April is when we celebrate National Kite Month. How? GO FLY A KITE! The more you fly a kite, the more you are celebrating! You can train for it if you want by sneaking in a few flights in March! Here are some books and other resources to help you prepare. Kids can get enjoy folktales, history, and fun stories found in our list, Let's Go Fly a Kite!
When we were expecting our first child, I started talking with my wife about homeschooling—which I now prefer to call unschooling. She agreed, and we have never regretted it. Raised to be independent learners, both children did well on their college entrance exams and are now away at college.
Working at home, I was able to help with our children's unschooling. I read to them—I am eternally grateful for the public library—and played with them. We sang, danced, built a house, hunted for turtles, crayfish, mushrooms, and learned to keep honeybees together.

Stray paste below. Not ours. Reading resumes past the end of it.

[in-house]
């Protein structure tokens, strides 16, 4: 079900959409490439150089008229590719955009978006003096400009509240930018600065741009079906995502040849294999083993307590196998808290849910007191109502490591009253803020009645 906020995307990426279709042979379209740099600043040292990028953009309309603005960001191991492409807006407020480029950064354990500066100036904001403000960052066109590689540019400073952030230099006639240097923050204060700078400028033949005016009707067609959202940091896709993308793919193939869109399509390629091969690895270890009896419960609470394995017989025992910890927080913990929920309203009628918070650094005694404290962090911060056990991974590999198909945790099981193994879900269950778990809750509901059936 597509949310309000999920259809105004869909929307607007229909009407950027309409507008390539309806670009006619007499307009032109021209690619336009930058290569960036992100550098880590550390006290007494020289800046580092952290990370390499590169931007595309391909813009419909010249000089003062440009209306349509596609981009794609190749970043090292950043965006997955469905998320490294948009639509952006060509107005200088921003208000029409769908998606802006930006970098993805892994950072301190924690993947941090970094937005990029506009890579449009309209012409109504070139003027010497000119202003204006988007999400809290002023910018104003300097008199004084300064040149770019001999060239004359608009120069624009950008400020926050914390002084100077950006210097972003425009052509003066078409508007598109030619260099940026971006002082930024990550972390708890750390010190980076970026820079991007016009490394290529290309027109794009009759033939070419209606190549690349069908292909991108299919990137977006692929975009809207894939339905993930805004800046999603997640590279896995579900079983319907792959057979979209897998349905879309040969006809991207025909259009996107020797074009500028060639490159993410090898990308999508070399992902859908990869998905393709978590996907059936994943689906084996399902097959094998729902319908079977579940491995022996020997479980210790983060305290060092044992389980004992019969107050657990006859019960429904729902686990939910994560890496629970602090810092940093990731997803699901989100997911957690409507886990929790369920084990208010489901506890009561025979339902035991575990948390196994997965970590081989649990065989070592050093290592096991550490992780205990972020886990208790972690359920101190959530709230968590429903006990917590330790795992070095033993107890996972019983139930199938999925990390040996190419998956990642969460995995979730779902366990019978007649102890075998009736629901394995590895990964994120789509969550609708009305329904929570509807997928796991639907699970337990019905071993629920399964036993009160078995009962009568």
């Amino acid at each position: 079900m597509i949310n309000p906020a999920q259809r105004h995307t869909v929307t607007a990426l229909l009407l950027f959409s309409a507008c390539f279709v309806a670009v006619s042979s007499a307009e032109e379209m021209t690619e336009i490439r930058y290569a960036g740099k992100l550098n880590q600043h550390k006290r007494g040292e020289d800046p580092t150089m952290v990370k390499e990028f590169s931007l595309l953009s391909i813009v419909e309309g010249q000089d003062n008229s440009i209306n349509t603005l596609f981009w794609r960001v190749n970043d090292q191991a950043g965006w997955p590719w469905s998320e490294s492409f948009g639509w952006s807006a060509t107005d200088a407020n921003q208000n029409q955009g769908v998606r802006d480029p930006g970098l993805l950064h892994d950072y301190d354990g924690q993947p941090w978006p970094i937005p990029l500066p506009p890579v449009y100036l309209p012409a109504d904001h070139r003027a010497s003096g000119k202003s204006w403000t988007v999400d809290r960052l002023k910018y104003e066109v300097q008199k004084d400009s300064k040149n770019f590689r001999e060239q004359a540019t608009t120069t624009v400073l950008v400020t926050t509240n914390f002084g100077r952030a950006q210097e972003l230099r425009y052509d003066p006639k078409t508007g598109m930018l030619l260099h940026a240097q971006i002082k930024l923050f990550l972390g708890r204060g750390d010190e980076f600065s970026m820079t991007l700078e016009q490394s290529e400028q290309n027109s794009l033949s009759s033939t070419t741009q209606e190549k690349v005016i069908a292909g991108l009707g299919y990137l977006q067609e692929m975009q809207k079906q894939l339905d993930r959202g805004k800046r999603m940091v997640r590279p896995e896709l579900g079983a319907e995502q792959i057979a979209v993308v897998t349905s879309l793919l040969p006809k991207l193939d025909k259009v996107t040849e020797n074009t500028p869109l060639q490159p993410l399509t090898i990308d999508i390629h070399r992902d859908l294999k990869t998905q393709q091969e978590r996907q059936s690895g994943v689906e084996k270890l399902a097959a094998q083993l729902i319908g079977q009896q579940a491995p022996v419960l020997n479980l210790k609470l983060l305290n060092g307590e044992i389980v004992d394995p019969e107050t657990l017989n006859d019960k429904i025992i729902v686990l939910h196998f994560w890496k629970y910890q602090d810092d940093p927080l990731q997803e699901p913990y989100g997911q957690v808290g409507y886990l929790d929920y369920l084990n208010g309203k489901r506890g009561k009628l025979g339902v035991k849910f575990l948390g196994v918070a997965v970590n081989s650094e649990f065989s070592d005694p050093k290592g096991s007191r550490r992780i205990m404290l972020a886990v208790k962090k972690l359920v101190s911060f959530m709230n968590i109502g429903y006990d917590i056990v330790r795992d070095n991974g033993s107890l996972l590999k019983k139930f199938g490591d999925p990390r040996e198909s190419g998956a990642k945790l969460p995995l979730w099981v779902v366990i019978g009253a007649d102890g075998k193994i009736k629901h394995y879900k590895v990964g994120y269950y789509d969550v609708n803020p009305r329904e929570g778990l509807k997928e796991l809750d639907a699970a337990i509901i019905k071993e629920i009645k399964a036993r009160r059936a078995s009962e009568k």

"In a poem, the secrets of the poem give it its tension and gift of emerging sense and form, so that it’s not always the flowering in the poem and the specific images that make it memorable, but the tensions and physicality, the rhythms, the underlying song.
The high spots of a poem could be said to correspond with the bloom in the garden. But you need the compositional entity in order to convey the weight and force of the poem’s motion, of its emerging meaning.
I am going to recommend some memoirs, some funnier than others, and also some novels that are based, somewhat, on the writers' lives.
Angela's Ashes, by Frank McCourt: Listen to the audio recording read by the author, if you can. When he describes his father singing, McCourt sings the Irish songs for you. That added to my enjoyment of this wonderful book.
The Glass Castle, by Jeannette Walls
Confessions of a Failed Southern Lady, by Florence King (This memoir does make one think she exaggerates, perhaps, but it's very funny.)